As soon as they are assembled MMRTGs continuously produce about 2,000 watts of heat energy. That dips only slightly when they are connected to a load and producing electrical power (about 125 watts initially).
In deep space and on Mars some of the heat from curiosity's MMRTG was/is removed by circulating fluid to keep things from overheating during transit and to keep itself warm during the martian nights on the surface.
Space.com's Going nuclear: NASA's Perseverance Mars rover gets its power source for July 30 launch explains that Perseverance is now "hot" in more ways than one; it is now emitting roughly 2000 watts of heat continuously and has an (fairly) uninterruptible supply of electricity.
While the naked rover remains in an air conditioned laboratory this should be no problem due to convection at 1 bar, but it needs to be moved in a protected way and put into its "clamshell" for deep space flight and a payload fairing for launch.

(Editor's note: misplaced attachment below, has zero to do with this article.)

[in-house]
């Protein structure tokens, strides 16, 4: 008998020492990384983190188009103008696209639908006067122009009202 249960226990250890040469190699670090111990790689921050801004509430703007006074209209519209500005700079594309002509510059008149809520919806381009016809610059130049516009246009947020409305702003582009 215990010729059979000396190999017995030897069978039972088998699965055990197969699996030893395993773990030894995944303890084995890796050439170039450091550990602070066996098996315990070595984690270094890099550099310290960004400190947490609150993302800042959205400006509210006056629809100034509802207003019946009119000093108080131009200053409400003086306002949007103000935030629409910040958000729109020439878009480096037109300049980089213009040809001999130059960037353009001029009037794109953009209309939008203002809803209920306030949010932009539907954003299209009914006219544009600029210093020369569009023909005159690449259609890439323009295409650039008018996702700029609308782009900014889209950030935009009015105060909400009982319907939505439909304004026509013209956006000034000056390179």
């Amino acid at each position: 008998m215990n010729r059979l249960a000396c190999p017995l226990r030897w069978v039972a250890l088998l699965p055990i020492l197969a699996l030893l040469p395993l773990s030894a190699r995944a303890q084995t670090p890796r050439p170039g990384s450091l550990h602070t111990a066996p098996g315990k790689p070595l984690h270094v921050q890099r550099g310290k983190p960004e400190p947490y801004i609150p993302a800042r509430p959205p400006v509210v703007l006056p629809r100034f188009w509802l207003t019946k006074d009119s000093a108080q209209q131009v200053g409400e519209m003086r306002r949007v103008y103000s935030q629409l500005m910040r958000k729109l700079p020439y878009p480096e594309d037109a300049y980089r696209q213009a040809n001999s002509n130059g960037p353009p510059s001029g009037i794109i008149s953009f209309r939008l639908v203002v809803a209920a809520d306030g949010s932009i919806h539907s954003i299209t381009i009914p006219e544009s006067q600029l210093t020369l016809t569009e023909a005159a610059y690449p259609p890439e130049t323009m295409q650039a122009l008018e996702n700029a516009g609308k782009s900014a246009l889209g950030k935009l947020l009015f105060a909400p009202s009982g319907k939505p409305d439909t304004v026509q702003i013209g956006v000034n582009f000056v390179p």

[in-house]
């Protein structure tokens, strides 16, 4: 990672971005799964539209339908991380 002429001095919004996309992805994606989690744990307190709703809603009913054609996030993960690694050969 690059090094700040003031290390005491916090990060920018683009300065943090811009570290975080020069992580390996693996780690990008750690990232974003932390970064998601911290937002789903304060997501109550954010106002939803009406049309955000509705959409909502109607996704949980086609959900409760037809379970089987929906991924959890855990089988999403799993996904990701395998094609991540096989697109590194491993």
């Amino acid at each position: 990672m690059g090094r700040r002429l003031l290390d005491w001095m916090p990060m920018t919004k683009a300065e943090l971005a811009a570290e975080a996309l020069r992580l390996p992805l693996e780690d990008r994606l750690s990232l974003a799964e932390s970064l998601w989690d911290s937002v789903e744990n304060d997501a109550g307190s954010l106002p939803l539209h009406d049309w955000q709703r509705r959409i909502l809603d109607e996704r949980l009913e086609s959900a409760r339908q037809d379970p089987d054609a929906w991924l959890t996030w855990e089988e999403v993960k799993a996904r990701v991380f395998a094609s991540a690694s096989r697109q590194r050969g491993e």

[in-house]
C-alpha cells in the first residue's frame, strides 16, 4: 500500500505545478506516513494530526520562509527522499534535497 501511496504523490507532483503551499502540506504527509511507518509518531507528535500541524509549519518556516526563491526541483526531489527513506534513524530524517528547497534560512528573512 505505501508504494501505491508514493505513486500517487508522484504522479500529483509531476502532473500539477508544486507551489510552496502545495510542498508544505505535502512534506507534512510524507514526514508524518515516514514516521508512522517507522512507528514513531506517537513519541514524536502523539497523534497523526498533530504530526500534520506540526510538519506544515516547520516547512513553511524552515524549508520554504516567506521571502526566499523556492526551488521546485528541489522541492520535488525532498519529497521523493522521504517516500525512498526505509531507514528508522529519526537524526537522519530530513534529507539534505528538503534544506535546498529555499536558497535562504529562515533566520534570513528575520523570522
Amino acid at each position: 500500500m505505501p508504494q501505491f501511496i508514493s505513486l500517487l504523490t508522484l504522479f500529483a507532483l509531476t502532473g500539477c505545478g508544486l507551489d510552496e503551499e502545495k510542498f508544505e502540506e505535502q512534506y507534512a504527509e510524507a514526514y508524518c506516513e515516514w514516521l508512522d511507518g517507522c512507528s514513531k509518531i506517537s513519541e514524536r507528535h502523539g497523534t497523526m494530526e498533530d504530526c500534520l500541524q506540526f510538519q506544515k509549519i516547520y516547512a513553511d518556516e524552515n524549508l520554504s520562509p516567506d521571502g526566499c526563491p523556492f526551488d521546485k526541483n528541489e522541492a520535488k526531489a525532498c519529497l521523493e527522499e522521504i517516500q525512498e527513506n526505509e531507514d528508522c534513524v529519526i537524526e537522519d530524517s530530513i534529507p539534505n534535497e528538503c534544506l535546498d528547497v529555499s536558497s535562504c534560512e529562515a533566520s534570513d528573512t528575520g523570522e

(I've just asked What is the equivalent of Curiosity's "MSL" in the context of Perseverance? What's the official name of the mission? Is the distinction similar? because I don't know a better term than "clamshell" at the moment)
Question(s): From this point forward how is the heat being removed?
Presumably when in deep space the 2,000 watts is radiated fairly efficiently into space by some radiator exposed to "the cold of deep space" such that it doesn't have to get too hot to do so. But once in its "clamshell" how hot does its radiator have to be to radiate agains the walls of a room at 293 Kelvin rather than the cosmic microwave background of 2.7 Kelvin?
Curiosity's "clamshell" from this answer to Where does MSL end and Curiosity begin?
For more "clamshell" imagery see Why are planetary probe RTGs tilted at a jaunty angle?